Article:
The objective of this study was to examine the effect of cell phone use while walking at urban crosswalks. This was undertaken by examining the relationship between tempo-spatial characteristics of gait and the cognitive abilities of pedestrians. The study focused on the effect of distraction, types of distractions, and pedestrian-vehicle interactions at crosswalks.
Experiments were conducted near a college campus in British Columbia. Data were collected using an automatic video which captured the natural movement of pedestrians while minimizing the risk of disturbing their behaviour. Video data was collected from five crosswalks over a two-day period. Data from 357 pedestrians (58% male) were analyzed for this study. Slightly more than one-third (38%) of observed pedestrians engaged in a distracting behaviour while crossing the street.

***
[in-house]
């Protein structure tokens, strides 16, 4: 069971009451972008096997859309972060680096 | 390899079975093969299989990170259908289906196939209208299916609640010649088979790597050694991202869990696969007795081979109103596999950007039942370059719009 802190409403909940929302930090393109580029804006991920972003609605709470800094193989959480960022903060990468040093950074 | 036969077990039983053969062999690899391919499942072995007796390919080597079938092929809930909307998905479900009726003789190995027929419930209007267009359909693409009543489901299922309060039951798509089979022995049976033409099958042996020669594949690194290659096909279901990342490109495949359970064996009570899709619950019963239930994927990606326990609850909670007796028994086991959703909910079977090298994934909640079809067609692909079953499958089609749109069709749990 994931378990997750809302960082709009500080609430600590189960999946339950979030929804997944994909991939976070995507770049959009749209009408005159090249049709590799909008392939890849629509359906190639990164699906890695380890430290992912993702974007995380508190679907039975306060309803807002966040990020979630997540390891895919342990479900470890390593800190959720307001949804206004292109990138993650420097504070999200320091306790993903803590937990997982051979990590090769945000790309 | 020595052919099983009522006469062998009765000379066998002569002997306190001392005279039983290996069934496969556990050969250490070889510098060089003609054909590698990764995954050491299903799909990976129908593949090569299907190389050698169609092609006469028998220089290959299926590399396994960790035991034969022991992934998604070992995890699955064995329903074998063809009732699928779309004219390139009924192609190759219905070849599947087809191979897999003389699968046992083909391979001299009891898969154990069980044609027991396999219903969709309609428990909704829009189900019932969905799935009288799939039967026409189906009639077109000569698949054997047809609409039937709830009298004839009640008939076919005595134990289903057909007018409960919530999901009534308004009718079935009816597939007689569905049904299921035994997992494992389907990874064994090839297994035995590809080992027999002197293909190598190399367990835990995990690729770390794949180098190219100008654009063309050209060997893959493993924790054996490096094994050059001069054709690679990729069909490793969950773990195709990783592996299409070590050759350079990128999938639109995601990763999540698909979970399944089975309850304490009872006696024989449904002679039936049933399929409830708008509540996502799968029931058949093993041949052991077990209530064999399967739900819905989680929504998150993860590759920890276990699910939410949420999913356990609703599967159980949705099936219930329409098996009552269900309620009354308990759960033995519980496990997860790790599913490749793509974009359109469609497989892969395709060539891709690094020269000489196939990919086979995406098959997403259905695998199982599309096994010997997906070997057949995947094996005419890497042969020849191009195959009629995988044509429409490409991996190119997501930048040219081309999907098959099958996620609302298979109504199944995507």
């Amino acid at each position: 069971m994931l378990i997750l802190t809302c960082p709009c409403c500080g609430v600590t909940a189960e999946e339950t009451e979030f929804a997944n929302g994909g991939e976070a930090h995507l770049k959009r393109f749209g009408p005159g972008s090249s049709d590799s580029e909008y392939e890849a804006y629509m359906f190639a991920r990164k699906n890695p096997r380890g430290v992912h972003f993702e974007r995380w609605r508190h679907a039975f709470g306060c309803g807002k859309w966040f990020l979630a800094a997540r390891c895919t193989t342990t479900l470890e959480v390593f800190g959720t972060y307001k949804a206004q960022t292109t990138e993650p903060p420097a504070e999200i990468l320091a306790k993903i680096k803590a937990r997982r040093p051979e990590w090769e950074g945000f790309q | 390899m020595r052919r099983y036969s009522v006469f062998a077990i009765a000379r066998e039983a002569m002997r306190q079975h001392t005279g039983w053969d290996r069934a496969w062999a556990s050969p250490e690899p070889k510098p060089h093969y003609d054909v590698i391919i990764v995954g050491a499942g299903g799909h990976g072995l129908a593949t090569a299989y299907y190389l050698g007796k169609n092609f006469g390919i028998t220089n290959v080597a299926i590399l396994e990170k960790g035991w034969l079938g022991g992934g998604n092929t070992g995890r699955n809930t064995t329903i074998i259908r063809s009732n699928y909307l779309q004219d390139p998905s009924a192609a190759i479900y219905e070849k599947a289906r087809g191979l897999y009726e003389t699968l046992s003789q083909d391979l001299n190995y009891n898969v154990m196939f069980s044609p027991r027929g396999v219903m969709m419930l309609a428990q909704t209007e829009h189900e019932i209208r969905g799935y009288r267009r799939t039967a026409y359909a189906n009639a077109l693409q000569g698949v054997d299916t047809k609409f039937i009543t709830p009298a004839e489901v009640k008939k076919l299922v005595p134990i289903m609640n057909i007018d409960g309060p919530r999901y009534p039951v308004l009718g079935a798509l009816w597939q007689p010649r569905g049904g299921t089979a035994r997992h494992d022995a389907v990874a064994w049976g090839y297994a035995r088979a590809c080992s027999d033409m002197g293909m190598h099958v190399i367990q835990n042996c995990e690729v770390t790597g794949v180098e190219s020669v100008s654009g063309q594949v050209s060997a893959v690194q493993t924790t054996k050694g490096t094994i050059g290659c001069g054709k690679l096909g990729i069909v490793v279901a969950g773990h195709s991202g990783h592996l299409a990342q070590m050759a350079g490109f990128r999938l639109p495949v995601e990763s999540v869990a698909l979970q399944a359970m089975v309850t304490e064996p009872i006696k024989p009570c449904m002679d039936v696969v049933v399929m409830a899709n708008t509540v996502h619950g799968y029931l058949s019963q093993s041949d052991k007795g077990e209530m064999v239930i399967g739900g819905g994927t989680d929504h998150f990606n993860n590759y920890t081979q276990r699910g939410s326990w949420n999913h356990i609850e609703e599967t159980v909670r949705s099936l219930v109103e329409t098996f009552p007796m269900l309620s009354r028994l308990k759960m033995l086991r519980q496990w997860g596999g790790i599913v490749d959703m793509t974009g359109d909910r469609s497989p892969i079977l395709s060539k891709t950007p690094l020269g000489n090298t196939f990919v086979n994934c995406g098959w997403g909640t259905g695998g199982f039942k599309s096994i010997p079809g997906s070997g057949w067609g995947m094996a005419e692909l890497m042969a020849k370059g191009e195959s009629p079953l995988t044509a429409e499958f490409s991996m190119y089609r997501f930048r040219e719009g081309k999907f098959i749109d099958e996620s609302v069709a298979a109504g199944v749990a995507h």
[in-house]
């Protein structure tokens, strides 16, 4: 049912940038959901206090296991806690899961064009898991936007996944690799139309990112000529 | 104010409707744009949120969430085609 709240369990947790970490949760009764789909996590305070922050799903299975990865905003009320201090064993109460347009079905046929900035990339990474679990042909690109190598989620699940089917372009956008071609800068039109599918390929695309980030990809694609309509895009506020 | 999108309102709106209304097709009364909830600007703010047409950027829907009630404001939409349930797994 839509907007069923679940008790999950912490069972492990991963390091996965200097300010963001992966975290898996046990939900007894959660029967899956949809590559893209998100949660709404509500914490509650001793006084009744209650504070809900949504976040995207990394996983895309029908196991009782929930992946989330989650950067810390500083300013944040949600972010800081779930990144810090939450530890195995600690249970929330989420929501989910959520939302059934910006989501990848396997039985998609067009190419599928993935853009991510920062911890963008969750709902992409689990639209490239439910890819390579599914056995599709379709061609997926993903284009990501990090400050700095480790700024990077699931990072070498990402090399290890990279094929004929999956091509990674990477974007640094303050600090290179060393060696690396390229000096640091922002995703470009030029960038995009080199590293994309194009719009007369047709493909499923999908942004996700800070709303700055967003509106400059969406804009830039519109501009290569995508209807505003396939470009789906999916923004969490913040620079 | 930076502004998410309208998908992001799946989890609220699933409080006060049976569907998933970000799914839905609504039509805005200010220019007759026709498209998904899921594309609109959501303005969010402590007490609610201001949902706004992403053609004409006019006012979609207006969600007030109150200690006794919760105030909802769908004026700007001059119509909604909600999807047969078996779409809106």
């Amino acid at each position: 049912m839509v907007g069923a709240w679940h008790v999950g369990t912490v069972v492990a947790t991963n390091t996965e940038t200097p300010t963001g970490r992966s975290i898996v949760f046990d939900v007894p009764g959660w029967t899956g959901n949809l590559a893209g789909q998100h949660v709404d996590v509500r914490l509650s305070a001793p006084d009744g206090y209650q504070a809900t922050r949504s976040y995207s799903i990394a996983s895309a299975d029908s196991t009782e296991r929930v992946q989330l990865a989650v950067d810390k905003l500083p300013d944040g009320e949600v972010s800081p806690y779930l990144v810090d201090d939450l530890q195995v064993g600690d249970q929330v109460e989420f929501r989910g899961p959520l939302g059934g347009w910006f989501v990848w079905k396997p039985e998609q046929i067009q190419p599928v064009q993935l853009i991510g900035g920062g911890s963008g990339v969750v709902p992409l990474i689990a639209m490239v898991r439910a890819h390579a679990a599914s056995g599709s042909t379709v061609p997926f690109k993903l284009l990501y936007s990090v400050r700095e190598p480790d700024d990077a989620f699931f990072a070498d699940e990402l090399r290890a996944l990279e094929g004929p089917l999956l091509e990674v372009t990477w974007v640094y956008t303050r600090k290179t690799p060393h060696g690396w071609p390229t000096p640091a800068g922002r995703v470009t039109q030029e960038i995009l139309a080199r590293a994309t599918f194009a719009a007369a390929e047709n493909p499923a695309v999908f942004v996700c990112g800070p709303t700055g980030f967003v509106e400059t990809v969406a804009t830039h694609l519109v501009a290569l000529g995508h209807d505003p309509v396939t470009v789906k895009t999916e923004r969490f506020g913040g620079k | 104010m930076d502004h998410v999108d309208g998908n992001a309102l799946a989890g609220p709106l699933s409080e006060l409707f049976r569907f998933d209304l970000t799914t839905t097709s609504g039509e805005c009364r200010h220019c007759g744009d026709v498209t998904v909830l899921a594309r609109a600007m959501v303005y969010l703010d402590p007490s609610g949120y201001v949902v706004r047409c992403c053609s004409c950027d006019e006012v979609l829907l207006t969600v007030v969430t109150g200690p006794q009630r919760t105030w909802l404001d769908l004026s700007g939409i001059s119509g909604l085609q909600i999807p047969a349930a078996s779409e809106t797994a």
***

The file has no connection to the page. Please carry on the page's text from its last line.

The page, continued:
Results showed that pedestrians who experienced a visual (i.e., texting) or auditory (i.e., talking on the phone) distraction while walking often reduced and controlled their walking speed by adjusting their step length or step frequency. Visually distracted pedestrians had a significantly smaller step length and were less stable in walking.
Alsaleh, R., Sayed, T., & Zaki, M. H. (2018). Assessing the effect of pedestrians’ use of cell phones on their walking behaviour: A study based on automated video analysis. Transportation Research Record, 0361198118780708.